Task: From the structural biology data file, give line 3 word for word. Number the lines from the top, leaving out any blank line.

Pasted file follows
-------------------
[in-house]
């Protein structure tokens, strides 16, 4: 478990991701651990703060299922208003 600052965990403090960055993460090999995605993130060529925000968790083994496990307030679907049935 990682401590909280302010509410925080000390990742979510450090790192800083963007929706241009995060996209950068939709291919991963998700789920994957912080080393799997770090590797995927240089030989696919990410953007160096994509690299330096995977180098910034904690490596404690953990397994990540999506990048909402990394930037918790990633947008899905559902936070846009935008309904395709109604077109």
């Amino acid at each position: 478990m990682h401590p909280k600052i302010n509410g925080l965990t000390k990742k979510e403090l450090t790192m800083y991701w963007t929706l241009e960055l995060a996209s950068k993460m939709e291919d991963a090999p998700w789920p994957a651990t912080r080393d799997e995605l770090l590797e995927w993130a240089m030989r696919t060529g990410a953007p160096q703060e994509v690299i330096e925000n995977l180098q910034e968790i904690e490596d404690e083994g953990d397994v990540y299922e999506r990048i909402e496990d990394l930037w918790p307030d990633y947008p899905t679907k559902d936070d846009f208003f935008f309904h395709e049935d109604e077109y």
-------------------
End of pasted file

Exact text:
């Amino acid at each position: 478990m990682h401590p909280k600052i302010n509410g925080l965990t000390k990742k979510e403090l450090t790192m800083y991701w963007t929706l241009e960055l995060a996209s950068k993460m939709e291919d991963a090999p998700w789920p994957a651990t912080r080393d799997e995605l770090l590797e995927w993130a240089m030989r696919t060529g990410a953007p160096q703060e994509v690299i330096e925000n995977l180098q910034e968790i904690e490596d404690e083994g953990d397994v990540y299922e999506r990048i909402e496990d990394l930037w918790p307030d990633y947008p899905t679907k559902d936070d846009f208003f935008f309904h395709e049935d109604e077109y």